LIMA — Of the many things Allen County exports, mashed potatoes just might be the most satisfying.
Bob Evans’ mashed potatoes, made at the company’s plant in Gateway Commerce Park, are distributed to every state in the union, Bob Evans Food Products Division President Mike Townsley said.
Bob Evans expanded the facility and capacity when it bought the plant from Kettle Creations in 2012, Townsley said in an interview with The Lima News. After Bob Evans paid $50 million for the facility, it invested another $27 million, adding 50,000 square feet to the 100,000-square foot facility, installing a third line and leaving capacity for a fourth line.
Today the plant employs 240 people and makes up to 2.5 million pounds of mashed potatoes weekly. Bob Evans Lima makes seven varieties of mashed potatoes in multiple size packages, macaroni and cheese, broccoli cheese casserole, scalloped potatoes, penne pasta with Alfredo sauce and several new oven-baked products, such as hash brown casserole. It will soon make glazed apples.
Bob Evans makes the No. 1 mashed potato brand in the country, with half the market share across the country. When the potatoes are displayed next to competitors, they outsell two to one, Townsley said.
If it seems like mashed potatoes are taking over, you haven’t seen anything yet.
“Bob Evans the brand is founded on quality and service,” Townsley said. “What we have found is, this is a very fledgling category. The category (of prepared side dishes) still has a household penetration of only 10 percent. A lot of people still have not tried the category. We didn’t invent it, although we’ve been doing this 17 years, but the growth of this category will come from the strength of the Bob Evans brand. It gives the meal preparer permission to pick up and buy. There’s a high expectation of quality.”
Townsley joined Bob Evans as president and chief operating officer of Owens Foods, then Owens Country Sausage in 2003. He has a long career in food service, including time with Premium Standard Farms in Kansas City and Smithfield Packing Co. in Smithfield, Va. Originally from Xenia, he has a bachelor’s degree in agriculture from The Ohio State University.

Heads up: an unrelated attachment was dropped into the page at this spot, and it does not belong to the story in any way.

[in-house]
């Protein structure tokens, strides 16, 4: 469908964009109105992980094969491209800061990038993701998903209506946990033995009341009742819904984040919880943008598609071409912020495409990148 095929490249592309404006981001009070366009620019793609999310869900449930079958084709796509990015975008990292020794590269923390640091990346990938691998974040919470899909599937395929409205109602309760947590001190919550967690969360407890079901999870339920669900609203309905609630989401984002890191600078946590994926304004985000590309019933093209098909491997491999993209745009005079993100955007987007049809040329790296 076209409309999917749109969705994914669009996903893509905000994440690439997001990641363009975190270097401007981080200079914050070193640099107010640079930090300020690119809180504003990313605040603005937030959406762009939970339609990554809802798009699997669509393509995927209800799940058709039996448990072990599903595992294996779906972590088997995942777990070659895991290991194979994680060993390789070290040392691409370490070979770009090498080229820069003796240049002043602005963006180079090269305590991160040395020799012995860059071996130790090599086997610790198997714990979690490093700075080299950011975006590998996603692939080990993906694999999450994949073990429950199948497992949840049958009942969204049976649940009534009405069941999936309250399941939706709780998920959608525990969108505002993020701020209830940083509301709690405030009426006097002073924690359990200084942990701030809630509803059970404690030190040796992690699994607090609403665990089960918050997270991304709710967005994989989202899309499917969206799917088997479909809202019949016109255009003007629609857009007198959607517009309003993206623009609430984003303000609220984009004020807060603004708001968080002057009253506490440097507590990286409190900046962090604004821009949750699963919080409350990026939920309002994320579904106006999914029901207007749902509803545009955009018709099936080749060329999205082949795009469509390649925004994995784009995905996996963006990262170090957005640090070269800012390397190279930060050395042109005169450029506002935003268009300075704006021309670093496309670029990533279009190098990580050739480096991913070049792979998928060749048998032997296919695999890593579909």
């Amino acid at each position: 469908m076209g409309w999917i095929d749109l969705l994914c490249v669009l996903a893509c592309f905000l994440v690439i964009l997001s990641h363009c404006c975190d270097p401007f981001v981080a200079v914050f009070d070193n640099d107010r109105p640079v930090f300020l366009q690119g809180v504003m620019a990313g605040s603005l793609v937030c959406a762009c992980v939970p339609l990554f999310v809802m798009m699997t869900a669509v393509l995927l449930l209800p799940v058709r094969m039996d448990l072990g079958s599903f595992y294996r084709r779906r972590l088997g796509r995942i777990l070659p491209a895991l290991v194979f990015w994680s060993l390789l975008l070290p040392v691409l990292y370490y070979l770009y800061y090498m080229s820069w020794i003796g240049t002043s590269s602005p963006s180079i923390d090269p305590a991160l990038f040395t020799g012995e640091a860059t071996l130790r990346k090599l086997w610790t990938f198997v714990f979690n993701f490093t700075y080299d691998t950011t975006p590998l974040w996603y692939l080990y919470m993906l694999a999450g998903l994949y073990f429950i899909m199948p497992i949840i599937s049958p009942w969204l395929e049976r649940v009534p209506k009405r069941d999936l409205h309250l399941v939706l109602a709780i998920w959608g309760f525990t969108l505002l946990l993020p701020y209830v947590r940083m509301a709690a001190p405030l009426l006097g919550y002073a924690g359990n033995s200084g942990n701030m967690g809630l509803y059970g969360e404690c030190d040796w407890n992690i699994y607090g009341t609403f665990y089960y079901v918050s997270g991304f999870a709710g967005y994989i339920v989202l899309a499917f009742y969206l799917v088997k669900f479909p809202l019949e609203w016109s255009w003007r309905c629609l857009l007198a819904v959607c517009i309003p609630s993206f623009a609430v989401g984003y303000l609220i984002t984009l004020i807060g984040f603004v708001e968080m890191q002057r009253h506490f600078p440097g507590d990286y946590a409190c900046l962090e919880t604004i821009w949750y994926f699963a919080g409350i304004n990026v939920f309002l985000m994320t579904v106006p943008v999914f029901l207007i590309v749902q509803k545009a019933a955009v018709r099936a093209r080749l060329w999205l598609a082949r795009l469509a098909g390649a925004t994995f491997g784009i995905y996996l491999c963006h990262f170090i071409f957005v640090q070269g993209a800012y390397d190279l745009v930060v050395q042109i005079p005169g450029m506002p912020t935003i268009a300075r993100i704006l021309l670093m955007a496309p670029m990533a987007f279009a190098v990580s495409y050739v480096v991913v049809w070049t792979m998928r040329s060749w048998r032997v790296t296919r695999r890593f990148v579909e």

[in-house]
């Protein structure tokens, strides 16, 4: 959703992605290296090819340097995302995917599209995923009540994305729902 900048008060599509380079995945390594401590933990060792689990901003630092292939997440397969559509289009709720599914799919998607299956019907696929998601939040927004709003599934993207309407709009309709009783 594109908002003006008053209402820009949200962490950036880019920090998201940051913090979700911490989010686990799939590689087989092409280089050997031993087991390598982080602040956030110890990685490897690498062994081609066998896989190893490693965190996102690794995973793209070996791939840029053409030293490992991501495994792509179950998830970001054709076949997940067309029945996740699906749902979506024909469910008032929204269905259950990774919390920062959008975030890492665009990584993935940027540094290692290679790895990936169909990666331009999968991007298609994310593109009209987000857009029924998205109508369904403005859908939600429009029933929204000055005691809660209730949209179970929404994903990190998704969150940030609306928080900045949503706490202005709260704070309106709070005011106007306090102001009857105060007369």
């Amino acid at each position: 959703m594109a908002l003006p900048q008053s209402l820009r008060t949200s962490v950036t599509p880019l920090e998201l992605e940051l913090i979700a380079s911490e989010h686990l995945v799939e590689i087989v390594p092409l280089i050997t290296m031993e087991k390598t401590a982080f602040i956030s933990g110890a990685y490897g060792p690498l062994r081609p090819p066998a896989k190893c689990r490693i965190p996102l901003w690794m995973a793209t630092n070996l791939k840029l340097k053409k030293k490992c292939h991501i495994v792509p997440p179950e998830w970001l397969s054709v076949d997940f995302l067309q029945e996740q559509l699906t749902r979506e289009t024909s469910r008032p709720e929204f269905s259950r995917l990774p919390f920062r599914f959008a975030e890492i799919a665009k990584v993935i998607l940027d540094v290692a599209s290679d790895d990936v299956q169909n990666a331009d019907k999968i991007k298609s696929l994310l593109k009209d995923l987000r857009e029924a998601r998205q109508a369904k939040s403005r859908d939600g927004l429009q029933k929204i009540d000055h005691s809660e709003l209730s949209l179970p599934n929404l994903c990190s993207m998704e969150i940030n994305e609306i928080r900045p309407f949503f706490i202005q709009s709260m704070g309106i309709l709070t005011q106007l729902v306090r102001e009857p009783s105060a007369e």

The combination of a strong agriculture economy, work ethic of residents and access to higher education makes Ohio a great place for food processing, Townsley said.
“This is agriculture in the broadest sense, and agriculture is the state’s No. 1 industry,” he said. “Ohio is a major hub to move product, especially to the population base east.”
Ohio is within 600 miles of 60 percent of the U.S. and Canadian populations. The state ranks second in the nation for fruit and vegetable processing and the production of specialty foods and fifth in food processing overall. Agribusiness accounts for $9.5 billion of the state’s gross product, 967 firms and a workforce of more than 59,000 people.
Bob Evans, with its headquarters in New Albany, is a large part of that economic impact. The company unveiled its Best to Invest in Ohio campaign in 2011, announcing a new corporate headquarters and a $187 million investment in the state over multiple years. That investment includes the remodeling of all 190 restaurants that will be completed in April and $4 million in renovations to original Farm and Homestead in Rio Grande. In Ohio, Bob Evans employs 14,000 people and generates $38 million in corporate, payroll and sales tax for the state annually.
In Lima, mashed potato making has grown rapidly since the Klausing family formed Kettle Creations in 2008 and started making mashed potatoes in 2009 for multiple clients, including Bob Evans.
After experience with the facility as a client, Bob Evans officials knew acquiring the facility made a lot of sense for the growth it wanted in the sector, Townsley said.
“It allowed us to take our research and development up a stroke, and develop some proprietary things while also increasing the security of supply,” Townsley said. “It was a natural fit for us.”
Bob Evans operates a research and development office in Lima, always working on improving things from the label to the quality of the product and creating new products.
“You want something that’s convenient, and you’re not sacrificing quality,” Townsley said. “The beauty of the product is that in five minutes, you have really, really good mashed potatoes.”